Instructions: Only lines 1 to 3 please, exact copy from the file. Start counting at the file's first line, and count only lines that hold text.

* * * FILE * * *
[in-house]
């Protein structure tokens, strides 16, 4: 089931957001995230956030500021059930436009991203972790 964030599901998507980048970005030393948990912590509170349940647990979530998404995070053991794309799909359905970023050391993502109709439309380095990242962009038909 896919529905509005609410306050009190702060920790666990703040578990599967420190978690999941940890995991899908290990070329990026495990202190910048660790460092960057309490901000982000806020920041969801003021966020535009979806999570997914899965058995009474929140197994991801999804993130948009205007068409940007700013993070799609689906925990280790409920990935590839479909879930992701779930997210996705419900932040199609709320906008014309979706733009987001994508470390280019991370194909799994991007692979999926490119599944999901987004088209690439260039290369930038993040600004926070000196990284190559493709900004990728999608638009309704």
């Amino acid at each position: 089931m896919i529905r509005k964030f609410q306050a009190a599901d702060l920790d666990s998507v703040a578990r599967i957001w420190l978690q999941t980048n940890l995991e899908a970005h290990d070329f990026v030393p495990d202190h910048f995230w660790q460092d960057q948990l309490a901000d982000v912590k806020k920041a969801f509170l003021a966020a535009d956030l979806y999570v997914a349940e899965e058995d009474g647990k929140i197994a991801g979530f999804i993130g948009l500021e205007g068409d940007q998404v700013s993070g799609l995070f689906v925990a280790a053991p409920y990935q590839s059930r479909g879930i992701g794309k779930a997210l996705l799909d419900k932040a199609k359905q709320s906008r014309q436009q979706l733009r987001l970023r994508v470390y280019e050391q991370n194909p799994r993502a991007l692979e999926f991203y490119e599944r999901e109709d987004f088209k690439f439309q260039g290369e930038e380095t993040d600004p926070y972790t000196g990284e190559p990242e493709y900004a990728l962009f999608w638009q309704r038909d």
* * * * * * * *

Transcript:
[in-house]
């Protein structure tokens, strides 16, 4: 089931957001995230956030500021059930436009991203972790 964030599901998507980048970005030393948990912590509170349940647990979530998404995070053991794309799909359905970023050391993502109709439309380095990242962009038909 896919529905509005609410306050009190702060920790666990703040578990599967420190978690999941940890995991899908290990070329990026495990202190910048660790460092960057309490901000982000806020920041969801003021966020535009979806999570997914899965058995009474929140197994991801999804993130948009205007068409940007700013993070799609689906925990280790409920990935590839479909879930992701779930997210996705419900932040199609709320906008014309979706733009987001994508470390280019991370194909799994991007692979999926490119599944999901987004088209690439260039290369930038993040600004926070000196990284190559493709900004990728999608638009309704």
């Amino acid at each position: 089931m896919i529905r509005k964030f609410q306050a009190a599901d702060l920790d666990s998507v703040a578990r599967i957001w420190l978690q999941t980048n940890l995991e899908a970005h290990d070329f990026v030393p495990d202190h910048f995230w660790q460092d960057q948990l309490a901000d982000v912590k806020k920041a969801f509170l003021a966020a535009d956030l979806y999570v997914a349940e899965e058995d009474g647990k929140i197994a991801g979530f999804i993130g948009l500021e205007g068409d940007q998404v700013s993070g799609l995070f689906v925990a280790a053991p409920y990935q590839s059930r479909g879930i992701g794309k779930a997210l996705l799909d419900k932040a199609k359905q709320s906008r014309q436009q979706l733009r987001l970023r994508v470390y280019e050391q991370n194909p799994r993502a991007l692979e999926f991203y490119e599944r999901e109709d987004f088209k690439f439309q260039g290369e930038e380095t993040d600004p926070y972790t000196g990284e190559p990242e493709y900004a990728l962009f999608w638009q309704r038909d």